Detroit — The way Krista Vaughn sees it, Wayne County fined her $1,400 even though police and prosecutors admit she broke no laws.
Vaughn, who has no criminal record, was required to pay for the return of her car, which was seized by police after they mistook Vaughn’s co-worker for a prostitute. Even though prosecutors later dropped the case, Vaughn still had to pay.
Her story is not unusual. In Wayne County, law enforcement officials regularly seize vehicles without levying charges — even in cases in which they later concede no law was broken. The agency provides perhaps the most prolific and egregious example of what critics contend is the wrongful use of laws allowing the seizure of private property.
It’s a practice that’s paying off. The Wayne County Sheriff’s Office, which helps run the prosecutor’s forfeiture unit, took in $8.69 million from civil seizures in 2007, more than four times the amount collected in 2001. The Wayne County Prosecutor’s Office gets up to 27 percent of that money.
“Forfeiture laws are being abused by police and prosecutors who see only dollar signs,” said former Macomb County Prosecutor Carl Marlinga, now a defense attorney. “It’s a money grab, pure and simple; a sneaky way of getting a penalty on something prosecutors can’t prove. It’s like shooting fish in a barrel.”
Vaughn, who works in an American Red Cross supply warehouse, dropped off her co-worker, Amanda Odom, at a Detroit bank the afternoon of Feb. 11, 2004. Both women were still wearing their Red Cross badges.
Officers from the Wayne County Sheriff’s Morality Unit accused Odom of solicitation after they saw her make eye contact with passing motorists while waiting for Vaughn to pick her up from the bank. On the strength of that observation, officers ticketed Odom and seized Vaughn’s 2002 Chrysler Sebring.
“We obviously weren’t doing anything wrong, but the cops wouldn’t listen,” Vaughn said.
The charges against Odom were eventually dropped, but Vaughn still was out $900, the usual fee prosecutors require to return seized vehicles. She also had to pay another $500 in towing and storage fees, because it was several days before she could raise the money to get her car back — plus another $400 to repair an oil pan she said was damaged when her car was towed.
“I went ahead and paid the money because it would’ve cost a lot more than that to get a lawyer and fight it,” Vaughn said.
To be sure, there are costs associated with seizing vehicles. Martin’s Towing in Brownstown Township, which handles the towing and storage of vehicles impounded by Wayne County Sheriffs, charges $130 for towing and $12 per day for storage. But that’s far less than the $1,400 Vaughn had to pay.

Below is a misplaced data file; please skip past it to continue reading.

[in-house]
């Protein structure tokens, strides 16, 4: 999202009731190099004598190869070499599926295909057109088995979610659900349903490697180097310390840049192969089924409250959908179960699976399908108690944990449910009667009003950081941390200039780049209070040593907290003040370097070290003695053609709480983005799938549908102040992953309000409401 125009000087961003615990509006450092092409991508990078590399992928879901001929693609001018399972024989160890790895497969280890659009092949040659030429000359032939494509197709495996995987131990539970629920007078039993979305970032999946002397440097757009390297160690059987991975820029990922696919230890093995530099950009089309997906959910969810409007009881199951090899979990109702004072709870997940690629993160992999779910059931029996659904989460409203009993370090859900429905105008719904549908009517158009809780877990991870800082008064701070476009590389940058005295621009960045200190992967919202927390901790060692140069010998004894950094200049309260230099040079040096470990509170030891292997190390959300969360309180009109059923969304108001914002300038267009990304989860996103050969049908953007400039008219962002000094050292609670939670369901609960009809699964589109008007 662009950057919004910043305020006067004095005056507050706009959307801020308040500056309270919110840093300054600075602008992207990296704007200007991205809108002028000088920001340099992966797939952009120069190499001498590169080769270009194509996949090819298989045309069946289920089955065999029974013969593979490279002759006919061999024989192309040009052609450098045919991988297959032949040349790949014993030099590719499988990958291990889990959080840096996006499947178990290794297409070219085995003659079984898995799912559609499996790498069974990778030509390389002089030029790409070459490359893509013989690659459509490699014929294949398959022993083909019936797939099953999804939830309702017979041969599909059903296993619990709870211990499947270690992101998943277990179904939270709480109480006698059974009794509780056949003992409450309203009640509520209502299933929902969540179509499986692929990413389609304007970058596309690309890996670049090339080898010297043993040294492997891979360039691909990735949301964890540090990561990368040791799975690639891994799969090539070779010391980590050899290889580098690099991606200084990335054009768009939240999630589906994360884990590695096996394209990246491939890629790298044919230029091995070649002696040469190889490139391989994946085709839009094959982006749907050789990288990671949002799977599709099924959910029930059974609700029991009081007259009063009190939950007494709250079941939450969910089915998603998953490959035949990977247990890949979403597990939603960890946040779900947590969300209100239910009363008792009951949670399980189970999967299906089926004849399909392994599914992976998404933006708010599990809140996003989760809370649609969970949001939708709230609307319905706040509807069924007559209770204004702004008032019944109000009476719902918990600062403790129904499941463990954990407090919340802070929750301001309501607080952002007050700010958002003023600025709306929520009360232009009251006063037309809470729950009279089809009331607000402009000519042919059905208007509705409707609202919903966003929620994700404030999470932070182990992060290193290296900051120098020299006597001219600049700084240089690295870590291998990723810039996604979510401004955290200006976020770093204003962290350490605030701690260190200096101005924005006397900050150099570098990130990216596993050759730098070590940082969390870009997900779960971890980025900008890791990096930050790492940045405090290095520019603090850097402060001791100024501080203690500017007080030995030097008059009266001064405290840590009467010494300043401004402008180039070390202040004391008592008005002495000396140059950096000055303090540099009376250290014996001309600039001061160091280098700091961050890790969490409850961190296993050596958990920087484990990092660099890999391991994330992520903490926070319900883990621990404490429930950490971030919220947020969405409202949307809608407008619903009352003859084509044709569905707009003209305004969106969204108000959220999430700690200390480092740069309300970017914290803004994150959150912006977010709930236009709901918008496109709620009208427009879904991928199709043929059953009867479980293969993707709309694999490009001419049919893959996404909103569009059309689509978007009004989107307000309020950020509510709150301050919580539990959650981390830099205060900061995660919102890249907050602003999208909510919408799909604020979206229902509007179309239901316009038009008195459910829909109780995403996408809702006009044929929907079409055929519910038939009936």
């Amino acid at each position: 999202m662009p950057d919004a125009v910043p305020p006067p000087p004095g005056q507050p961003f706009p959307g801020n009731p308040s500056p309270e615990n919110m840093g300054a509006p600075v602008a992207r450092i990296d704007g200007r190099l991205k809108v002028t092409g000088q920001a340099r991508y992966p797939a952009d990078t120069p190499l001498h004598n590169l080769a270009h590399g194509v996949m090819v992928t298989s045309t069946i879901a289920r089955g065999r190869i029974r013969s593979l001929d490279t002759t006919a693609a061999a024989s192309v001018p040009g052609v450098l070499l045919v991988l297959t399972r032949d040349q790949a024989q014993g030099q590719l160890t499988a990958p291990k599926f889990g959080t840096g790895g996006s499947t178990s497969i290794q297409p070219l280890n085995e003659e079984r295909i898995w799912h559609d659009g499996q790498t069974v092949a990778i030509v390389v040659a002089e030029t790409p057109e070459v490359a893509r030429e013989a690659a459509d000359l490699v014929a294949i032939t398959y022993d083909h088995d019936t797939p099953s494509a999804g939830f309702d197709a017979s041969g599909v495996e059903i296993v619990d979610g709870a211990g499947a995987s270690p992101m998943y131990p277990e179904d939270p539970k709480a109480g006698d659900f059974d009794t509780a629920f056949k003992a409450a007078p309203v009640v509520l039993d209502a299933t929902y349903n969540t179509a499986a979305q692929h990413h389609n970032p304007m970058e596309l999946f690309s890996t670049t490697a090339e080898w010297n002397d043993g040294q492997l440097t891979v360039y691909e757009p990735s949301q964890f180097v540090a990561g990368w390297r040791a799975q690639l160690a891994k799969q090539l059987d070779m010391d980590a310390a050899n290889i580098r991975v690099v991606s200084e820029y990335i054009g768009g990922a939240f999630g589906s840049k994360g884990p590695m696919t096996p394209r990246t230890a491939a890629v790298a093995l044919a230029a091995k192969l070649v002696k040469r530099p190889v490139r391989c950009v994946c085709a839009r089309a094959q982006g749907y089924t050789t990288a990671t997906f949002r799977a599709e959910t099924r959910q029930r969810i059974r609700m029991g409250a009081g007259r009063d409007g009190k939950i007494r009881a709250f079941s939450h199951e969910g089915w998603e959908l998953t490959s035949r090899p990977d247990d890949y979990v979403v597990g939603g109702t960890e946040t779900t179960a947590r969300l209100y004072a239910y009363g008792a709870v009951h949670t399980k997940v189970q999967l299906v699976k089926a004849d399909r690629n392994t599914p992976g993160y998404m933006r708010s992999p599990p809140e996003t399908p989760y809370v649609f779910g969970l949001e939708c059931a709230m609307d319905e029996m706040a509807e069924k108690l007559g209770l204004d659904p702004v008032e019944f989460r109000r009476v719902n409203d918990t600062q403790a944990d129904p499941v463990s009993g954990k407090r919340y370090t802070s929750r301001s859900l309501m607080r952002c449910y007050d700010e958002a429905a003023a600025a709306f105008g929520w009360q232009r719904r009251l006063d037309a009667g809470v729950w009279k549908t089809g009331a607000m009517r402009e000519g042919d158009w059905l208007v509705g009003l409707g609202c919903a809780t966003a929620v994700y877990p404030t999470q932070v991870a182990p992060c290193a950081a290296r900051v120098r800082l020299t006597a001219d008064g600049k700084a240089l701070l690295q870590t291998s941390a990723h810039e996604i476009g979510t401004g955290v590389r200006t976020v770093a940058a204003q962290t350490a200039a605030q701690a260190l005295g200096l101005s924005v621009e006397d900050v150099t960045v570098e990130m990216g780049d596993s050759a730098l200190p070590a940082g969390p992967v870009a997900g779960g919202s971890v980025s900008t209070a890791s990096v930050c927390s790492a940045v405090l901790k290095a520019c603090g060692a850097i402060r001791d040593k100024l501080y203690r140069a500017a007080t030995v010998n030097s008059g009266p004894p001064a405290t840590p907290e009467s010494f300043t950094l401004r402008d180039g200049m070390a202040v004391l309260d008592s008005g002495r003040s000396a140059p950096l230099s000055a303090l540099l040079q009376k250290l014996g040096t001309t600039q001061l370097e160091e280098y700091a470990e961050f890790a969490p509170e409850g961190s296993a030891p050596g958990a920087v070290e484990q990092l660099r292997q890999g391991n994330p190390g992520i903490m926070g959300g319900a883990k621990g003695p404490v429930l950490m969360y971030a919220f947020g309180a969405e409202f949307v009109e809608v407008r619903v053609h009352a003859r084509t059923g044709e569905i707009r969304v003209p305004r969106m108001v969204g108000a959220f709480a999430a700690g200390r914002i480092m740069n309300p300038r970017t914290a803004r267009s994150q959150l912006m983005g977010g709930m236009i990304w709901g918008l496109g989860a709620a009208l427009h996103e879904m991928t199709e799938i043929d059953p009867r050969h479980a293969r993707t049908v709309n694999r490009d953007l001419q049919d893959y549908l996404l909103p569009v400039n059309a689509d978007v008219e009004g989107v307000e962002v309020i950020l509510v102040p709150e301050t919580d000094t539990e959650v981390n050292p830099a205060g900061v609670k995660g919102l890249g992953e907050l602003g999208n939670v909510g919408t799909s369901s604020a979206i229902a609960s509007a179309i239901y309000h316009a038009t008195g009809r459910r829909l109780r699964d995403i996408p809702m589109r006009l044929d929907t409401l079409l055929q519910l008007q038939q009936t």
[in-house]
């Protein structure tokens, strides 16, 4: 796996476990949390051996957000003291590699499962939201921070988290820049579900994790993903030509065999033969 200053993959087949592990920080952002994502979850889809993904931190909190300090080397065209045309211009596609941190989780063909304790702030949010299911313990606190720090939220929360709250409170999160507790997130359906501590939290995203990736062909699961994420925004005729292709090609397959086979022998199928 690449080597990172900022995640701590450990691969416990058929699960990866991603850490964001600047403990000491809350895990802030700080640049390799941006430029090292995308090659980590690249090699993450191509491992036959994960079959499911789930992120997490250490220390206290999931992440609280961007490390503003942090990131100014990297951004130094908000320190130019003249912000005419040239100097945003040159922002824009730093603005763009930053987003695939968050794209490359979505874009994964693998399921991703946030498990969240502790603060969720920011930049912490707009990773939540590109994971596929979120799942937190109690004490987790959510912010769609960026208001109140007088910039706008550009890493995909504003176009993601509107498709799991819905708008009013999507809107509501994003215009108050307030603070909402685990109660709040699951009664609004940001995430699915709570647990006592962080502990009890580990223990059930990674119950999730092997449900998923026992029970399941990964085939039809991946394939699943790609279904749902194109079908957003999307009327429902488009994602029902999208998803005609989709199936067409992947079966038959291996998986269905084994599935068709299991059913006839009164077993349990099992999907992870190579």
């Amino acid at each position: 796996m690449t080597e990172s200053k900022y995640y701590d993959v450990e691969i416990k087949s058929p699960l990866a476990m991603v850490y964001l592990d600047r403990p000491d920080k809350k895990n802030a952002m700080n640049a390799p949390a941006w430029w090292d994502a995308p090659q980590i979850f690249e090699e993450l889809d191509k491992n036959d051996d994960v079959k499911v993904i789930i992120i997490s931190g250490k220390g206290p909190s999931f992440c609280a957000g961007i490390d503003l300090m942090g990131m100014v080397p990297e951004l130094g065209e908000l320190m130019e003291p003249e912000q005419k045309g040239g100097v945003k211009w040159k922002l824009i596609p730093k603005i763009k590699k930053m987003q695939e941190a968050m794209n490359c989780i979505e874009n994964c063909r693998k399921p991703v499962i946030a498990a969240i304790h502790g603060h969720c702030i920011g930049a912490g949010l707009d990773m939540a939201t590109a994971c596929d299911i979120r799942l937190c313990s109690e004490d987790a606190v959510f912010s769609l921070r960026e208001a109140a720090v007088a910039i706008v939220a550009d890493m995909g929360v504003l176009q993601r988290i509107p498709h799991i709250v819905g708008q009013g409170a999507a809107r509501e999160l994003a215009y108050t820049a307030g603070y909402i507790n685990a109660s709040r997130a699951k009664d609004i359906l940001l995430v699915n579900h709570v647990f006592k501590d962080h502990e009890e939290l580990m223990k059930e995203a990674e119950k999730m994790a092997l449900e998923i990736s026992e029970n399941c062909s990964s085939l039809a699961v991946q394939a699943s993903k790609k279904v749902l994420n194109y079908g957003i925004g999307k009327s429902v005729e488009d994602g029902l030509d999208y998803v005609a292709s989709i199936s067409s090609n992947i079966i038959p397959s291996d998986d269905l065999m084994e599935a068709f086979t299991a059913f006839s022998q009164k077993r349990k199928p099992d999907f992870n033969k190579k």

“It took me a few weeks to get the $900 up to get my car back, and by the time I got that money, a couple hundred dollars was tacked onto the cost as storage fees,” Vaughn said.
Meanwhile, Vaughn’s friend Odom sued the Sheriff’s Office for malicious prosecution. After a Wayne County Circuit judge determined the matter should be settled by a jury, the county appealed the case all the way to the state Supreme Court. The case is still pending.
Although ancillary to the subject of the appeal, Court of Appeals Judge Michael Talbot in February 2007 chided Wayne County attorney James Surowiec, saying the motivation for appealing Odom’s case was really about forfeiture profits.
“It’s all part of the ongoing exercise by the Wayne County Sheriff for seizing those vehicles and then selling them back to the owners,” he said. “That’s what this was all about.”
Wayne County Prosecutor Kym Worthy declined to be interviewed, but issued a written statement.
“If people are soliciting prostitutes, selling drugs or otherwise profiting from criminal activity, as prosecutors we have the right under the law to forfeit property,” Worthy wrote.
Wayne County Sheriff’s officials also declined to comment.
Some frown on practice
Civil forfeiture is based on the concept that property is guilty, not the owner. And since property has no legal rights, it can be confiscated for any reason, without charges being filed — even if an officer admits no crime was ever committed.